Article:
When we invite people to an event they have something to say and contribute, and often it’s actually more important than anything we can present.
by David Bryfman
Last week was a very exciting week in the Bryfman household. Baby Abby took her first steps. Up, down, fall, one step, two steps, eventually three in a row, stand up, fall down, take a few more steps. Abby also touched the hot radiator last week – once. (Yes I know we should have radiator covers – they’re on back order) The point for here though, is that she touched it only once.
You see when I watch Abby, its pretty obvious that she is continually learning from her mistakes. In fact most of the time I wouldn’t even call them mistakes, its basically test, trial, fault and re-try. And like all of us we grow and develop throughout childhood by learning through the challenges that we undertake.
And then something happens. At a certain point in our lives, these mistakes are no longer tolerated. People judge us and critique our performances even though they will spout off rhetoric like – “we all learn from our experiences.”
But today, this conference is different. It’s not about a technical mistake that I may have made. It’s not about falling down or failing to order enough food for an event, or leaving out a budget line in a report. These are all mistakes – things we do and quickly learn not to repeat.
Today is about failure. Today is about when you undoubtedly, objectively, screwed something up. When you didn’t reach your goals because you assumed too much or too little – when no matter how you spin it – it was a royal f up – that f stands for failure.
So when thinking about a fail forward moment to share from my own experience, it was a tossup between the time I electrocuted the entire youth population of a small Jewish community (everyone is fine!) or a disastrous Jewish Futures Conference in Denver, 2011.
For today I’m sticking with Denver. We planned this Jewish Futures Conference to perfection; every single minute was accounted for. The program looked great, the sponsors were all signed and secured. It was technically going to be a flawless conference. But in the end it was just… well, boring. Some of the speakers missed the mark, some went on too long. We assumed that every sponsor needed to speak, so there were a whole lot of infomercials, no real breaks – we tried to jam as much in as possible and forgot one important thing – that the audience is smart.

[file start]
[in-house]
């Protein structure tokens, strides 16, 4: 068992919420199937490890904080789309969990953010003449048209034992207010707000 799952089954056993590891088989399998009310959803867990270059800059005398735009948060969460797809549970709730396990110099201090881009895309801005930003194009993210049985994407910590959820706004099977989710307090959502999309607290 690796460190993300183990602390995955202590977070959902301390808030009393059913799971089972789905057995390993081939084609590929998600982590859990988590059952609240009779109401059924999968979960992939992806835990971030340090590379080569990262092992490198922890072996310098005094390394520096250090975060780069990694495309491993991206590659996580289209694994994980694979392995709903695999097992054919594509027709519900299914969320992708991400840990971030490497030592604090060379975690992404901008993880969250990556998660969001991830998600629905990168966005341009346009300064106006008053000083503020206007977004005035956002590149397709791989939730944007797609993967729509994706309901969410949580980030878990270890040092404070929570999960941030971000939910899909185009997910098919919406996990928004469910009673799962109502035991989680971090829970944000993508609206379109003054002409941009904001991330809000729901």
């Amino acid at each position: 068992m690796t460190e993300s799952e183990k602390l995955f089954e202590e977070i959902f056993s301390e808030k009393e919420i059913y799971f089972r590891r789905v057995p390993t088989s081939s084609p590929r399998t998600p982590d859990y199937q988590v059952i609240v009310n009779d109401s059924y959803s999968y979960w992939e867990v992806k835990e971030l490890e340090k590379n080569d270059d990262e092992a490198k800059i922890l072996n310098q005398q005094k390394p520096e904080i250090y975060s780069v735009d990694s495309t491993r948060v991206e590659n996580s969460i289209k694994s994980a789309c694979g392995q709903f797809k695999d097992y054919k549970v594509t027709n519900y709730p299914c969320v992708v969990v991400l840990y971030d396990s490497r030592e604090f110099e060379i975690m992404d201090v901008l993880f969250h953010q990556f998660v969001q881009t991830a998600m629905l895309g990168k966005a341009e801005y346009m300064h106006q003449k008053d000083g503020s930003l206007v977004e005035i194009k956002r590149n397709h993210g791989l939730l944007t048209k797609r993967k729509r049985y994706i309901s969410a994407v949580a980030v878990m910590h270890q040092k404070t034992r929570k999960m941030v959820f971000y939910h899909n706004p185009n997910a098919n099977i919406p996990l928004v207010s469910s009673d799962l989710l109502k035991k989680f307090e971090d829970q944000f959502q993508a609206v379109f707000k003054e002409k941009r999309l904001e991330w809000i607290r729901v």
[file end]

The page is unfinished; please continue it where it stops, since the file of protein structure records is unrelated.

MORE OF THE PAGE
That was our failure – not acknowledging that when we invite people to an event they have something to say and contribute, and often it’s actually more important than anything we can present.
So immediately after our failed conference we sent out a mass distribution email – telling the world how badly we screwed it up and that we were sorry, and frustrated, mainly with ourselves.
From there we developed the three core principles for any Jewish Futures gathering. Introduce new ideas; fill the room with an eclectic mix of people; and inspire new solutions to a given problem.
The Failing Forward Conference is about admitting failure, learning from it, and then as Ashley Good, from an organization called “Admitting Failure” teaches us – creating an environment that encourages failing forward at all levels, in order to help organizations take the risks necessary to become the creative, innovative places they aspire to be.
On November 18th, 120 Jewish communal professionals and lay leaders, from across the communal spectrum, joined together to share their failures and learn how to turn them into triumphs. This Jewish Futures Conference was presented by The Jewish Education Project, a beneficiary of UJA Federation-NY, with the support of Upstart, and sponsored in part by the Samuel Bronfman Foundation.
Let’s not pretend that this was an easy topic to grapple with or that it resonated with every member of the audience. Talking about personal failure, as opposed to simply recognizing our technical errors, is visceral. In our experience (as re-iterated by Ashley Good) it is only at this point of vulnerability and candor that the depth of conversation allows for us to confront our short comings and be truly open to learning from our failures.
Some questions to leave you with…
- When was the last time that you truly failed at something in your professional life?
- Who in your organization did you share this failure with, or were you inhibited from sharing this in your work environment?
- If your work fostered an environment that encouraged you to speak openly about your failures (as well as your successes) what else would you, and your organization, be able to accomplish?
For more information about the Jewish Futures Fail Forward Conference and to possibly contribute your own Fail Forward story check out http://jewishfutures.wordpress.com/category/fail-forward/
David Bryfman i Chief Learning Officer at The Jewish Education Project.